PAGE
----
It is the last day of May 2022. I have had a lot to reflect on recently. As most of you know, my father passed away on May 20th. It was the day after my mother’s birthday. One of my father’s goals in the past couple of years was “to reach the age of 80 and 60 years of marriage”. Well, the Lord granted him those goals for both he and my mother.
A couple of days ago my mother called and shared some of her thoughts concerning the memorial service for my father. She thought of some folks that she wanted to include in the service and also expressed the desire for simplicity. She then asked me if I would “give the talk”. You know, the message. I was honored that mom would ask me. I was hoping to be asked. But with many in the family involved in Christian ministry, she had more than one choice.
In the past couple of years while reminiscing with my parents, my mother shared with me the details of my birth. I was probably told the story in the past, but the details had faded from my memory. When my mother was ready to deliver me, there were unexpected complications. My life was in jeopardy. In a decisive moment, the doctor had to change the plan and I was delivered cesarean. The unexpected in life called for a decision that saved my life.
Back in February when I was in Florida with my parents, my father shared with me the title of his funeral message. He didn’t have it written out or even outlined, but I knew what he wanted. Afterall, we had MANY conversations over the years.
Looking back, it seemed every conversation included sharing the ‘unanticipated or unexpected’ events of our lives. It included the joy of the often unexpected success of the Red Sox, the unplanned crisis in ministry or the country, and unexpected difficult happenings in the lives of others. Each of these conversations included a fair amount of emotion. With the Red Sox, four World Series titles in the past 18 years brought great joy! In the other 14 years, our conversations centered around the unexpected that contributed to their lack of success.
When it came to talking about the country or ministry, there were times of encouragement. We talked about what God was doing. At the same time, we talked about the challenges facing the world and the church. Family members and friends often faced unexpected difficulties as well. The end of our conversations often left me wondering, “What would we do without Jesus?”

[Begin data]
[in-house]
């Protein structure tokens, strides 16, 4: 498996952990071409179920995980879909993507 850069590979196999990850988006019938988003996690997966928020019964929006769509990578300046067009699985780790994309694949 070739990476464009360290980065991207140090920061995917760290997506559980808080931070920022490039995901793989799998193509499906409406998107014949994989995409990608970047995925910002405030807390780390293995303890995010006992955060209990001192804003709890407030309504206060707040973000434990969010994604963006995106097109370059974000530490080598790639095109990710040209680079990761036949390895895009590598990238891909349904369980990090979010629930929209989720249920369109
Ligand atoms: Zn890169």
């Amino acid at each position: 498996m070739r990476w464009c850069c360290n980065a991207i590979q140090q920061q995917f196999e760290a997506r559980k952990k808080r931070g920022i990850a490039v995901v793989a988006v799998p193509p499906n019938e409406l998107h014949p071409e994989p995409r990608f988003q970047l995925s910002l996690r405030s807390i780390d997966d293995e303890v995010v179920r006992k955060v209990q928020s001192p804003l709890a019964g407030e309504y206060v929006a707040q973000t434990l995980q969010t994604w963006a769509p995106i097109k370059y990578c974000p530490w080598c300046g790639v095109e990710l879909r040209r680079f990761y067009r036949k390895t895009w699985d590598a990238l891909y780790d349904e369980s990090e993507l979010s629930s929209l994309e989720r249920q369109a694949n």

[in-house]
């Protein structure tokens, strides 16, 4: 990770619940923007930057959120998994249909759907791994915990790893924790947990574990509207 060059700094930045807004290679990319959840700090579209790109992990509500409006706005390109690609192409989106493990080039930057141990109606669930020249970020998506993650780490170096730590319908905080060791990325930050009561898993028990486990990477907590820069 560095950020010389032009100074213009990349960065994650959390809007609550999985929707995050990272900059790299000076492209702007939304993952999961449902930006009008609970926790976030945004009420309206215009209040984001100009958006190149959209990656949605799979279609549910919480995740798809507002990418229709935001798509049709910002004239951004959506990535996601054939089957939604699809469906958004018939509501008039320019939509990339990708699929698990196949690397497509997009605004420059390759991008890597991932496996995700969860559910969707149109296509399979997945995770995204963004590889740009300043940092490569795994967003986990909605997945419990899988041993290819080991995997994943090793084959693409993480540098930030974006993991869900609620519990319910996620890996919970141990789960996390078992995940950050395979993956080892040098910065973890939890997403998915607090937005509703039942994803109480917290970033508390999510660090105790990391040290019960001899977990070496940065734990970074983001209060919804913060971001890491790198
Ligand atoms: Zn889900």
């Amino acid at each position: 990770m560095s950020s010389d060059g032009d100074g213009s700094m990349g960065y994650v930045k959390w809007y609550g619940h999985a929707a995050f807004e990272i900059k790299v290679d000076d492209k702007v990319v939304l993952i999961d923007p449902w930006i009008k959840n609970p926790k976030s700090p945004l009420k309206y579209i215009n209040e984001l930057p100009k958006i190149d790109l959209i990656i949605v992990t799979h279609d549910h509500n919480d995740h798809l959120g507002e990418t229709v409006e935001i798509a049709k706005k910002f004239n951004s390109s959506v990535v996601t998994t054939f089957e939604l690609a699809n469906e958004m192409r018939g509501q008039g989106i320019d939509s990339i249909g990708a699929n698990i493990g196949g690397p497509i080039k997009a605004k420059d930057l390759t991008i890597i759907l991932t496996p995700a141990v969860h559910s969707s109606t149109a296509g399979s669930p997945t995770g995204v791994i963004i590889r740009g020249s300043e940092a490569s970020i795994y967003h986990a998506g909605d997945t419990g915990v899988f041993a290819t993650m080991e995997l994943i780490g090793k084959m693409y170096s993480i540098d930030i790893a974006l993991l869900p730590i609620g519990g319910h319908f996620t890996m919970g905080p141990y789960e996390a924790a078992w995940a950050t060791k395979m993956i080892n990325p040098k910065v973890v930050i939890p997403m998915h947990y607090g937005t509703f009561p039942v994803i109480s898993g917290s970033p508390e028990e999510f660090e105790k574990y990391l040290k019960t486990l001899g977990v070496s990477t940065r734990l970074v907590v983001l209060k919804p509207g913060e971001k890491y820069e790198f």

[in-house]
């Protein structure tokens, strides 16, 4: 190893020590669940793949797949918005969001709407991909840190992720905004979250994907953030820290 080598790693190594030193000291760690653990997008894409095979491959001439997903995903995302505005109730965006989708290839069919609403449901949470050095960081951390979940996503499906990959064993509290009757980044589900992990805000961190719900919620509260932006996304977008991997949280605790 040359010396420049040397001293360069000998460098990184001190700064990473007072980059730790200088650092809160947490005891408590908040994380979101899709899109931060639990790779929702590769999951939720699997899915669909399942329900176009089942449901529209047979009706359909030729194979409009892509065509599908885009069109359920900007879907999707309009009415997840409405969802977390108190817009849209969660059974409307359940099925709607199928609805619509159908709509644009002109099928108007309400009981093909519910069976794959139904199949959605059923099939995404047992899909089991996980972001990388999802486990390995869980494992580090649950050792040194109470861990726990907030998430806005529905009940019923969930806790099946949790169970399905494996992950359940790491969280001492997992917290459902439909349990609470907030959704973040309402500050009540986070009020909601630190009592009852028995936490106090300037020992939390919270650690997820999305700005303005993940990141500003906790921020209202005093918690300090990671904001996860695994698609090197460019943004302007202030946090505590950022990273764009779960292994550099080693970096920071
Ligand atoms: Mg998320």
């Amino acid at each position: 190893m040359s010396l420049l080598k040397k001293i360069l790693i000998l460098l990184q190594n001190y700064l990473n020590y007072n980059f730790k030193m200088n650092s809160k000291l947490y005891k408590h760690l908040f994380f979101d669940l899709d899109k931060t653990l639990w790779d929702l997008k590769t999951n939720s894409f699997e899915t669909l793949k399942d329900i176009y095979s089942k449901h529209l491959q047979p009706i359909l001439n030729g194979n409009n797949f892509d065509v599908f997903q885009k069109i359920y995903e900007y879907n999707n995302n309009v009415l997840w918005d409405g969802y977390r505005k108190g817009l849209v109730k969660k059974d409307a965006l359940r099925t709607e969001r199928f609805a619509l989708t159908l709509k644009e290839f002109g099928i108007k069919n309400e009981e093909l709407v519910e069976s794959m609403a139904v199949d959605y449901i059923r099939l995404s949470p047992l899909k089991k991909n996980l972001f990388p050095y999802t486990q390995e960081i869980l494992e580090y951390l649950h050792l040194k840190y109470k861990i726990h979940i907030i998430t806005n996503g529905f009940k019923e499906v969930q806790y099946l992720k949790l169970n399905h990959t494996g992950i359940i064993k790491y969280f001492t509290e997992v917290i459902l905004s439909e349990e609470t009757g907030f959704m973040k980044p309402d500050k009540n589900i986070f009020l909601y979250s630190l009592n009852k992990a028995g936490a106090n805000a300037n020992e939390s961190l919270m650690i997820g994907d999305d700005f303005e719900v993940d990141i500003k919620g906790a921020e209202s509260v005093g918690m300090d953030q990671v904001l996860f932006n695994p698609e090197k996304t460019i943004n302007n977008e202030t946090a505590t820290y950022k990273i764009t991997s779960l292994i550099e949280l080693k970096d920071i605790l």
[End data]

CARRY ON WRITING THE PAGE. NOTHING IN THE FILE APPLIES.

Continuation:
I am reminded of God’s Word.
Job 12:10 (ESV) In his hand is the life of every living thing and the breath of all mankind.
Proverbs 16:9 (ESV) The heart of man plans his way, but the Lord establishes his steps.
Colossians 1:15-20 (ESV) He is the image of the invisible God, the firstborn of all creation. For by him all things were created, in heaven and on earth, visible and invisible, whether thrones or dominions or rulers or authorities—all things were created through him and for him. And he is before all things, and in him all things hold together. And he is the head of the body, the church. He is the beginning, the firstborn from the dead, that in everything he might be preeminent. For in him all the fullness of God was pleased to dwell, and through him to reconcile to himself all things, whether on earth or in heaven, making peace by the blood of his cross.
These truths about the greatness of our God are comforting to me. God is not inferior, untrustworthy, or incapable. He is great, all-powerful, all-knowing, and everywhere always. He is also holy. He is ultimate purity and righteousness. He is loving, kind, merciful, gracious, and good. God is also just. He is Savior. I can trust Him in all things, no matter what comes my way.
As children and as a singing family, we heard dad and mom sing one song often. That song was, My Father Planned It All.
1 – What tho’ the way be lonely
And dark the shadows fall;
I know wheree’er it leadeth,
My Father planned it all.
I sing thru the shade and the sunshine,
I’ll trust Him whatever befall;